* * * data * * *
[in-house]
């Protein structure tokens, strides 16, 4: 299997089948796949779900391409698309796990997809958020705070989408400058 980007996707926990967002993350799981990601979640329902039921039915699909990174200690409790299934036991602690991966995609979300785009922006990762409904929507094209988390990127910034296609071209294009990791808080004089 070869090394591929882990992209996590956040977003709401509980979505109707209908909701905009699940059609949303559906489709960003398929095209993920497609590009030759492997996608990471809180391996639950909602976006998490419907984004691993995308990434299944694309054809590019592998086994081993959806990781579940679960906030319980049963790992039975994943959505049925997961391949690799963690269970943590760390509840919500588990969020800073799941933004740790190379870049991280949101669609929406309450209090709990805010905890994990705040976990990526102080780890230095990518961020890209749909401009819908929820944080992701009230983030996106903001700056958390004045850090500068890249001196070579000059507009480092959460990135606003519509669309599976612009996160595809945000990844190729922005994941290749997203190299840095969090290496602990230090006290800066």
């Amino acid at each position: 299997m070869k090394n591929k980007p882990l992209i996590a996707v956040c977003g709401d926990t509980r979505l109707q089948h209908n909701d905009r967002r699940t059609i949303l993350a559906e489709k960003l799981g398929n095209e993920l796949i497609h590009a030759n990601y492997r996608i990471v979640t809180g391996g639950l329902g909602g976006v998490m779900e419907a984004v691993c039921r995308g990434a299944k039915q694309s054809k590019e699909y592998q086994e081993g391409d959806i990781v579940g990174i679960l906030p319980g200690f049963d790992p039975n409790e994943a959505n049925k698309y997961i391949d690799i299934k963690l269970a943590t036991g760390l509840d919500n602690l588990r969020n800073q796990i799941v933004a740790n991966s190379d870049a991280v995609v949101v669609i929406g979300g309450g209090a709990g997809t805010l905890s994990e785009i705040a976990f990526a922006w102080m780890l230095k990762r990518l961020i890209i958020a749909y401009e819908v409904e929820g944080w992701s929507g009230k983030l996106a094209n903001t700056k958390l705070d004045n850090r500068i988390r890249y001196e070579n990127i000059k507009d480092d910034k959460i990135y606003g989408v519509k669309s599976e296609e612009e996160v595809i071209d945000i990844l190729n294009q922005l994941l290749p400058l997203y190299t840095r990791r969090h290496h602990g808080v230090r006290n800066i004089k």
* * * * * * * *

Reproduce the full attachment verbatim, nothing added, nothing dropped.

[in-house]
């Protein structure tokens, strides 16, 4: 299997089948796949779900391409698309796990997809958020705070989408400058 980007996707926990967002993350799981990601979640329902039921039915699909990174200690409790299934036991602690991966995609979300785009922006990762409904929507094209988390990127910034296609071209294009990791808080004089 070869090394591929882990992209996590956040977003709401509980979505109707209908909701905009699940059609949303559906489709960003398929095209993920497609590009030759492997996608990471809180391996639950909602976006998490419907984004691993995308990434299944694309054809590019592998086994081993959806990781579940679960906030319980049963790992039975994943959505049925997961391949690799963690269970943590760390509840919500588990969020800073799941933004740790190379870049991280949101669609929406309450209090709990805010905890994990705040976990990526102080780890230095990518961020890209749909401009819908929820944080992701009230983030996106903001700056958390004045850090500068890249001196070579000059507009480092959460990135606003519509669309599976612009996160595809945000990844190729922005994941290749997203190299840095969090290496602990230090006290800066």
């Amino acid at each position: 299997m070869k090394n591929k980007p882990l992209i996590a996707v956040c977003g709401d926990t509980r979505l109707q089948h209908n909701d905009r967002r699940t059609i949303l993350a559906e489709k960003l799981g398929n095209e993920l796949i497609h590009a030759n990601y492997r996608i990471v979640t809180g391996g639950l329902g909602g976006v998490m779900e419907a984004v691993c039921r995308g990434a299944k039915q694309s054809k590019e699909y592998q086994e081993g391409d959806i990781v579940g990174i679960l906030p319980g200690f049963d790992p039975n409790e994943a959505n049925k698309y997961i391949d690799i299934k963690l269970a943590t036991g760390l509840d919500n602690l588990r969020n800073q796990i799941v933004a740790n991966s190379d870049a991280v995609v949101v669609i929406g979300g309450g209090a709990g997809t805010l905890s994990e785009i705040a976990f990526a922006w102080m780890l230095k990762r990518l961020i890209i958020a749909y401009e819908v409904e929820g944080w992701s929507g009230k983030l996106a094209n903001t700056k958390l705070d004045n850090r500068i988390r890249y001196e070579n990127i000059k507009d480092d910034k959460i990135y606003g989408v519509k669309s599976e296609e612009e996160v595809i071209d945000i990844l190729n294009q922005l994941l290749p400058l997203y190299t840095r990791r969090h290496h602990g808080v230090r006290n800066i004089k």